For marketers, one of the challenges of the mobile revolution has been capturing awareness as consumers increasingly divide their attention across multiple devices. Figuring out how people are using mobile phones, tablets, PCs and TV in combination is therefore key to shaping advertising and marketing based on usage patterns.
To that end, Microsoft has released a new study focused on why people are using multiple devices and what motivates simultaneous or sequential use across screens. Partnering with Flamingo Research and Ipsos OTX, the company surveyed some 3,000 people in five markets -- Australia, Brazil, Canada, the U.K. and the U.S.
"While marketers once generated content to fit manufactured and static advertising placements, consumers now control their own flow of content -- from day to night, and from screens large and small,” stated Natasha Hritzuk, senior global director of research and insights at Microsoft Advertising, in a blog post today.
With that in mind, the report outlines four “pathways” that describe how people are interacting with media across devices:
Content Grazing: This is the most common type of behavior, with 68% of consumers using two or more screens simultaneously to access unrelated content -- for example, someone watching a show on TV while also checking email on their PC and texting a friend on their mobile phone.
Investigative Spider-Webbing: More than half (57%) of consumers fall into this category defined by content-driven investigation across devices, either to get more information or for pure exploration. That might include watching a movie on TV and looking up what other movies an actor has been in via tablet or PC.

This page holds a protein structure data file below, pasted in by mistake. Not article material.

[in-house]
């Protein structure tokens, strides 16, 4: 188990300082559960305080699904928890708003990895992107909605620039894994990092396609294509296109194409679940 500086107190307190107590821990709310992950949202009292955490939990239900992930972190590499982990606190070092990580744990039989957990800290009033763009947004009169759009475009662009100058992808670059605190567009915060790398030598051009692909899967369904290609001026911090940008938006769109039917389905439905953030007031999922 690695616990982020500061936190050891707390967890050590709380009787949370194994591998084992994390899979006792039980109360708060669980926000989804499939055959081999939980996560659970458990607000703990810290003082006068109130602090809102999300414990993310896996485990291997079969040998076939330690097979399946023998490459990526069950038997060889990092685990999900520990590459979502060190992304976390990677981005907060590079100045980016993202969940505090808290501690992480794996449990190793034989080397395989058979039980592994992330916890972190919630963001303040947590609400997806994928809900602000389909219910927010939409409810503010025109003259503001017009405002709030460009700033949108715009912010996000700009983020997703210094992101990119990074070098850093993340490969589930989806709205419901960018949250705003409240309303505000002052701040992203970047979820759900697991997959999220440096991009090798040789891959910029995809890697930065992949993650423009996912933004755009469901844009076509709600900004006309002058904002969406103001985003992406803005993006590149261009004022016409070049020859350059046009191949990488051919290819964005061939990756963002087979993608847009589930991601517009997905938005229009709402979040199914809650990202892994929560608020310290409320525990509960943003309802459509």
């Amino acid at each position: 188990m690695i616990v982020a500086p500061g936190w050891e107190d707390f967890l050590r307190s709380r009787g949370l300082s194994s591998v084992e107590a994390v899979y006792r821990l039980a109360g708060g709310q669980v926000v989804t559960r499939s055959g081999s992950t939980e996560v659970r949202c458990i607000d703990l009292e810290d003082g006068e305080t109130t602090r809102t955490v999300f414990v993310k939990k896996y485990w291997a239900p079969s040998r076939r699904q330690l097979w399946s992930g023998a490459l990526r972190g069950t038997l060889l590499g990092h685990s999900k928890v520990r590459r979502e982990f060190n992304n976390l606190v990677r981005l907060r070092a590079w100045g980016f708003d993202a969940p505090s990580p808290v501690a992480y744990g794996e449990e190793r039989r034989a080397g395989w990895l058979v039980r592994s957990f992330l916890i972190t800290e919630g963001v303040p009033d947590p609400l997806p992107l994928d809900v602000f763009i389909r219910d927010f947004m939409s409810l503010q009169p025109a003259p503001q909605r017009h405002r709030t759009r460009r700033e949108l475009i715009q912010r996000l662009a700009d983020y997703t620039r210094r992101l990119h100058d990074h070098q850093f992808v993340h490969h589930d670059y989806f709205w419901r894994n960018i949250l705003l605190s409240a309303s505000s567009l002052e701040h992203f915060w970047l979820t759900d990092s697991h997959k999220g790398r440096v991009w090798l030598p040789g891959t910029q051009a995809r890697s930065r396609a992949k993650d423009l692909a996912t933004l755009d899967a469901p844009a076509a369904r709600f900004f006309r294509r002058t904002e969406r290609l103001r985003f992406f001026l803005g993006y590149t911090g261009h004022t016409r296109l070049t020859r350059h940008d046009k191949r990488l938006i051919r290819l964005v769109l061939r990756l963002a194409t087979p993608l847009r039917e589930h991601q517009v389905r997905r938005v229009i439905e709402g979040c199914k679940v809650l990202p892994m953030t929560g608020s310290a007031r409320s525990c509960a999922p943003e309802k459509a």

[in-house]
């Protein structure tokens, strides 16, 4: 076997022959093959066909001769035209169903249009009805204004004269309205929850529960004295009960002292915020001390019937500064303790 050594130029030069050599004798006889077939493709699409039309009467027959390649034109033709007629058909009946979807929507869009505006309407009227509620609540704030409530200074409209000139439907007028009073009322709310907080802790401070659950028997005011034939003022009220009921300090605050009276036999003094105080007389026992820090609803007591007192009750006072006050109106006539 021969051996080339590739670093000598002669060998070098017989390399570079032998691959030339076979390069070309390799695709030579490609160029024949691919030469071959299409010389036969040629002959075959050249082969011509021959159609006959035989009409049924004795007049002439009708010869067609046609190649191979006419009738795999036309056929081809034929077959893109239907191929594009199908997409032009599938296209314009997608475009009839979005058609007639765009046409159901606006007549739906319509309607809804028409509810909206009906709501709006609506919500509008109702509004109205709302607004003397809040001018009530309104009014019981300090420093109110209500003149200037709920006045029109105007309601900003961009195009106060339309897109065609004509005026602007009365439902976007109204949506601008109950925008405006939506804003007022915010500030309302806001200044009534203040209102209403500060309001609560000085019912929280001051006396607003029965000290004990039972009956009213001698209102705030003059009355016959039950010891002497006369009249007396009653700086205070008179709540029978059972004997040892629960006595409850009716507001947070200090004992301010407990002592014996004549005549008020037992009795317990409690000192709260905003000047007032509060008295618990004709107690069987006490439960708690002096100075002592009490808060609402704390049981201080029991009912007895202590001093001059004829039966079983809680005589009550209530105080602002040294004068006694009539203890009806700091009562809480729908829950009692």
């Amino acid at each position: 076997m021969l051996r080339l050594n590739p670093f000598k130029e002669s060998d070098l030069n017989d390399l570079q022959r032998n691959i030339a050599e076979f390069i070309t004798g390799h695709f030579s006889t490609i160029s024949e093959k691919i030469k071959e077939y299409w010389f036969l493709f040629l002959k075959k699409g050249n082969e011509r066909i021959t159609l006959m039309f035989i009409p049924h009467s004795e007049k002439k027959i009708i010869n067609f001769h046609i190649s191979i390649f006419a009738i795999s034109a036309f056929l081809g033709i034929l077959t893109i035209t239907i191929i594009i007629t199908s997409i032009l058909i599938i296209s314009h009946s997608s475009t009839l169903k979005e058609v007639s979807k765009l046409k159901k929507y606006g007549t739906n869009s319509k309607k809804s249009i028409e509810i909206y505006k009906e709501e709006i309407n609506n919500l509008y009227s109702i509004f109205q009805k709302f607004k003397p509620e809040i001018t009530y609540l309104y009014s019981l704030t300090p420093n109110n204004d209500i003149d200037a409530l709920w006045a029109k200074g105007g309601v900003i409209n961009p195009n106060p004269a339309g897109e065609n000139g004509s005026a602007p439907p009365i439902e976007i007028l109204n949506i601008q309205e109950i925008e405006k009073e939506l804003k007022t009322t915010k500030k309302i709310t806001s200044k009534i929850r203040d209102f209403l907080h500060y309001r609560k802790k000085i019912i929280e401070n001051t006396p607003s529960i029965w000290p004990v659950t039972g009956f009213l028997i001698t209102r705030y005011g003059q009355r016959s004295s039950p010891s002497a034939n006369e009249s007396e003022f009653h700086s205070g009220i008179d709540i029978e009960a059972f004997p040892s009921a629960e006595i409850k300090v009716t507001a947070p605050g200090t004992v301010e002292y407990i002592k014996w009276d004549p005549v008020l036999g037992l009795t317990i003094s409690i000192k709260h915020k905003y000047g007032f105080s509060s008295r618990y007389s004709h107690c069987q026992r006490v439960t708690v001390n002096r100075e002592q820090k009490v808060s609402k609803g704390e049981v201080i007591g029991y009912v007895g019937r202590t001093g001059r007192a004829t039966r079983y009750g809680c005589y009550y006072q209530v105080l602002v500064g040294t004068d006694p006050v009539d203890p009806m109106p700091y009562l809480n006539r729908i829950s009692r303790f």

Quantum Journey: This pathway, pursued by 46%, is focused on task completion. Each screen separately takes someone closer to achieving their goal. For example, reading a restaurant review on a tablet, then checking its rating on Yelp via PC before using a mapping app to get to the venue.
Social Spider-Webbing: Consumers in this instance (39%) are extroverted and focused on sharing content and connecting with others across devices -- beating your friend’s high score for a game on your Xbox, for instance, and then using Skype or other social channels to brag about the triumph to friends.
Hritzuk said the behavioral frameworks identified can serve as a starting point to guide marketers’ media buying and planning across platforms. With its new Windows 8 platform, Surface tablets and Windows Phone-powered handsets, Microsoft has a vested interest in serving up media and advertising smoothly across devices.
In that vein, the company offers several tips on how marketers can use its products to tailor campaigns. To offer a seamless cross-platform experience, for instance, Microsoft suggests using SkyDrive for cloud storage and delivering content through apps like Xbox SmartGlass, which powers second-screen use on phones and tablets.
“Marketers can get much richer about how they drive brands around content,’ said Hritzuk.